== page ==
How Can States Give Tax Money to Private, Religious Schools? Loopholes, Of Course
There was a story in The New York Times today about state programs that offer tax credits to people who donate to private (mostly religious) primary and secondary schools. It's a long story ,and you may have skipped over it, but I'd like to recommend it to you, because so many of the most infuriating things about America happen as a result of these laws.
First of all, the laws are an end run around legal restrictions on the funding of religious schools. The people who support the laws claim that they're constitutional because no tax money goes to religious schools, but if you get a dollar-for-dollar tax credit for donating to a religious school, as the story says you do in Georgia, that's indirect funding of religious schools by means of diverted tax money -- but, of course, wingnut-dominated courts don't see it that way, so the state laws are routinely upheld.
According to the story, the laws exist ostensibly to set up scholarships that help needy kids escape bad public schools, but, in fact, what generally happens is that families raise the money from friends and relatives, then send their own kids to the schools -- needy kids never get scholarships. Or parents who send their kids to these private schools already pretend to enroll their kids in public school, then get this money to divert the already diverted kids. Or the money is raised to get some hotshot football player into a particular private school.
Much of the money goes to religious schools, some of which have appalling views. One headmaster says:
"Not only do we teach the students that creation is the way the world was created and that God is in control and he made all things, we also teach them what the false theories of the world are, such as the Big Bang theory and Darwinism. We teach those as fallacies."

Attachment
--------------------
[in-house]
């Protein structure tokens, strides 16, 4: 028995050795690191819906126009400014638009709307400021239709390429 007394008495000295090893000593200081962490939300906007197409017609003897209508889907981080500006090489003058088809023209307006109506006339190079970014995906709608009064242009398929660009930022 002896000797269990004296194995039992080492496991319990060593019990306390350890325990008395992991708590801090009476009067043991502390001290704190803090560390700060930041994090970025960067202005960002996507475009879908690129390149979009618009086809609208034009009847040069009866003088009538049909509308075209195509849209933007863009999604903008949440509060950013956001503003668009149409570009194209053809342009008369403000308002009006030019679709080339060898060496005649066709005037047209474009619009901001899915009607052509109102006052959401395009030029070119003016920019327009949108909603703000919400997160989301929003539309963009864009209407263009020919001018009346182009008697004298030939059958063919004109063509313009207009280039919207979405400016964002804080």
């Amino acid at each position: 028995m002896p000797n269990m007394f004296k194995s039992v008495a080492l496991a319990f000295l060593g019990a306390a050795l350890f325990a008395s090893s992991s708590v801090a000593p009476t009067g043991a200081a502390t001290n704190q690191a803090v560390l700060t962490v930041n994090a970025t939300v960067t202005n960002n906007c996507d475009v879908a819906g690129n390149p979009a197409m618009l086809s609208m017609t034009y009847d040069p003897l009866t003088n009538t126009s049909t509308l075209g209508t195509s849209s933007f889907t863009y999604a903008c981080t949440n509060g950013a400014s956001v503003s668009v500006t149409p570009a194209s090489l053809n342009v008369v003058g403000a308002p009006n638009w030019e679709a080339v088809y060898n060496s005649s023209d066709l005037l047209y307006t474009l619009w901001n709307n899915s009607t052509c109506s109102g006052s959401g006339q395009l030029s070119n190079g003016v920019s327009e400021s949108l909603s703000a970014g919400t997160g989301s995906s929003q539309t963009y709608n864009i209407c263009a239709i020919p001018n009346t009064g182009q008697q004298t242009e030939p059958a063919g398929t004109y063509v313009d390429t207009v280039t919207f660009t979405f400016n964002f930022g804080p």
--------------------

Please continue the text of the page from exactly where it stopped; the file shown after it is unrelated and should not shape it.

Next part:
An economics book used in some high schools holds that the Antichrist -- a world ruler predicted in the New Testament -- will one day control what is bought and sold.
Oh, but Mammon will be served as well as God -- groups have sprung up to collect and administer the scholarship money (so even if you believe access to these schools is good for kids, there's less money for scholarships than meets the eye). Lobbyists get involved: they control some scholarship money and consult with lawmakers on who should get it; you can imagine the likely back-scratching. Lobbyists from dubious industries (e.g., the fracking industry in Pennsylvania), make contributions to these schools, and thus curry favor with legislators.
Oh, did I mention that ALEC is involved in promoting these schemes?
This may not be everything that's wrong with America, but it's close to everything.